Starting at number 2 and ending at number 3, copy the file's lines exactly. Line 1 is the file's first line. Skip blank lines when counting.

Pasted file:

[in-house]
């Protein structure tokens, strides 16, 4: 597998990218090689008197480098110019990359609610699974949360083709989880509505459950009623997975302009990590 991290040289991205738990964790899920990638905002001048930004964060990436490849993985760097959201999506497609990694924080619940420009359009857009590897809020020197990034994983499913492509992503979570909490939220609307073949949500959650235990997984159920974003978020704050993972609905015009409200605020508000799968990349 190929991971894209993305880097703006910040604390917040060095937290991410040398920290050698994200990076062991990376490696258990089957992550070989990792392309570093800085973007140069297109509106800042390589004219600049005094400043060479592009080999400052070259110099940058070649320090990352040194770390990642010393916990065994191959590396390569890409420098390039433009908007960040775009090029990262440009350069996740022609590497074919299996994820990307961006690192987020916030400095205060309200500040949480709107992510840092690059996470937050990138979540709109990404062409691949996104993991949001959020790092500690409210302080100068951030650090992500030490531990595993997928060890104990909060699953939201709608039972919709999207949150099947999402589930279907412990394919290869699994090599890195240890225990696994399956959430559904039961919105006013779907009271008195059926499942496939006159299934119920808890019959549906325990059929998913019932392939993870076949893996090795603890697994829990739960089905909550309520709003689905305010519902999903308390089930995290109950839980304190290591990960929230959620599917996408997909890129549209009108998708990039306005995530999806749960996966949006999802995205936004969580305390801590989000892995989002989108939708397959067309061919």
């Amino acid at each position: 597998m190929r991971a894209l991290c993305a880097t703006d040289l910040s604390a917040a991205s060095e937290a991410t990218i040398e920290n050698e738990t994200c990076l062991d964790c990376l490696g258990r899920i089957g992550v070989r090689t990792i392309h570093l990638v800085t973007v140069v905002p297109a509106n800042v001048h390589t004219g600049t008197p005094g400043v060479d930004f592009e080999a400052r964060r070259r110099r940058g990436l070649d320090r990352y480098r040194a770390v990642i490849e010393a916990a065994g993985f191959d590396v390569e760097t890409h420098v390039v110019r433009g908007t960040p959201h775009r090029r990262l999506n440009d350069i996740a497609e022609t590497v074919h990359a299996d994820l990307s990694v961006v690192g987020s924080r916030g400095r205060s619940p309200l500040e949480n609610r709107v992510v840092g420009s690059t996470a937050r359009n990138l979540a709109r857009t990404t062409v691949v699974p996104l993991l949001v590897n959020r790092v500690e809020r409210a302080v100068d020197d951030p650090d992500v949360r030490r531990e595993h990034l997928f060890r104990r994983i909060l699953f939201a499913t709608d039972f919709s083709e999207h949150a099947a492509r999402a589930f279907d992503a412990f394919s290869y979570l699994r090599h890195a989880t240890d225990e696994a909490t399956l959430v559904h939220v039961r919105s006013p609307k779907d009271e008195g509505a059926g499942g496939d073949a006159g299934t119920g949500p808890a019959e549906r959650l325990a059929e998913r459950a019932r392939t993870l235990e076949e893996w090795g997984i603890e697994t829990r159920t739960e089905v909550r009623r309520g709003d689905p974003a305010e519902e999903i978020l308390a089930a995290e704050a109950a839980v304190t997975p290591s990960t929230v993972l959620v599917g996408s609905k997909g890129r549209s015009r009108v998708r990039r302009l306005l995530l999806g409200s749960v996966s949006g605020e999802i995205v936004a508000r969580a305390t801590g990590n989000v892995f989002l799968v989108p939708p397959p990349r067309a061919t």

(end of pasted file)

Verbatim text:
């Protein structure tokens, strides 16, 4: 597998990218090689008197480098110019990359609610699974949360083709989880509505459950009623997975302009990590 991290040289991205738990964790899920990638905002001048930004964060990436490849993985760097959201999506497609990694924080619940420009359009857009590897809020020197990034994983499913492509992503979570909490939220609307073949949500959650235990997984159920974003978020704050993972609905015009409200605020508000799968990349 190929991971894209993305880097703006910040604390917040060095937290991410040398920290050698994200990076062991990376490696258990089957992550070989990792392309570093800085973007140069297109509106800042390589004219600049005094400043060479592009080999400052070259110099940058070649320090990352040194770390990642010393916990065994191959590396390569890409420098390039433009908007960040775009090029990262440009350069996740022609590497074919299996994820990307961006690192987020916030400095205060309200500040949480709107992510840092690059996470937050990138979540709109990404062409691949996104993991949001959020790092500690409210302080100068951030650090992500030490531990595993997928060890104990909060699953939201709608039972919709999207949150099947999402589930279907412990394919290869699994090599890195240890225990696994399956959430559904039961919105006013779907009271008195059926499942496939006159299934119920808890019959549906325990059929998913019932392939993870076949893996090795603890697994829990739960089905909550309520709003689905305010519902999903308390089930995290109950839980304190290591990960929230959620599917996408997909890129549209009108998708990039306005995530999806749960996966949006999802995205936004969580305390801590989000892995989002989108939708397959067309061919």
């Amino acid at each position: 597998m190929r991971a894209l991290c993305a880097t703006d040289l910040s604390a917040a991205s060095e937290a991410t990218i040398e920290n050698e738990t994200c990076l062991d964790c990376l490696g258990r899920i089957g992550v070989r090689t990792i392309h570093l990638v800085t973007v140069v905002p297109a509106n800042v001048h390589t004219g600049t008197p005094g400043v060479d930004f592009e080999a400052r964060r070259r110099r940058g990436l070649d320090r990352y480098r040194a770390v990642i490849e010393a916990a065994g993985f191959d590396v390569e760097t890409h420098v390039v110019r433009g908007t960040p959201h775009r090029r990262l999506n440009d350069i996740a497609e022609t590497v074919h990359a299996d994820l990307s990694v961006v690192g987020s924080r916030g400095r205060s619940p309200l500040e949480n609610r709107v992510v840092g420009s690059t996470a937050r359009n990138l979540a709109r857009t990404t062409v691949v699974p996104l993991l949001v590897n959020r790092v500690e809020r409210a302080v100068d020197d951030p650090d992500v949360r030490r531990e595993h990034l997928f060890r104990r994983i909060l699953f939201a499913t709608d039972f919709s083709e999207h949150a099947a492509r999402a589930f279907d992503a412990f394919s290869y979570l699994r090599h890195a989880t240890d225990e696994a909490t399956l959430v559904h939220v039961r919105s006013p609307k779907d009271e008195g509505a059926g499942g496939d073949a006159g299934t119920g949500p808890a019959e549906r959650l325990a059929e998913r459950a019932r392939t993870l235990e076949e893996w090795g997984i603890e697994t829990r159920t739960e089905v909550r009623r309520g709003d689905p974003a305010e519902e999903i978020l308390a089930a995290e704050a109950a839980v304190t997975p290591s990960t929230v993972l959620v599917g996408s609905k997909g890129r549209s015009r009108v998708r990039r302009l306005l995530l999806g409200s749960v996966s949006g605020e999802i995205v936004a508000r969580a305390t801590g990590n989000v892995f989002l799968v989108p939708p397959p990349r067309a061919t």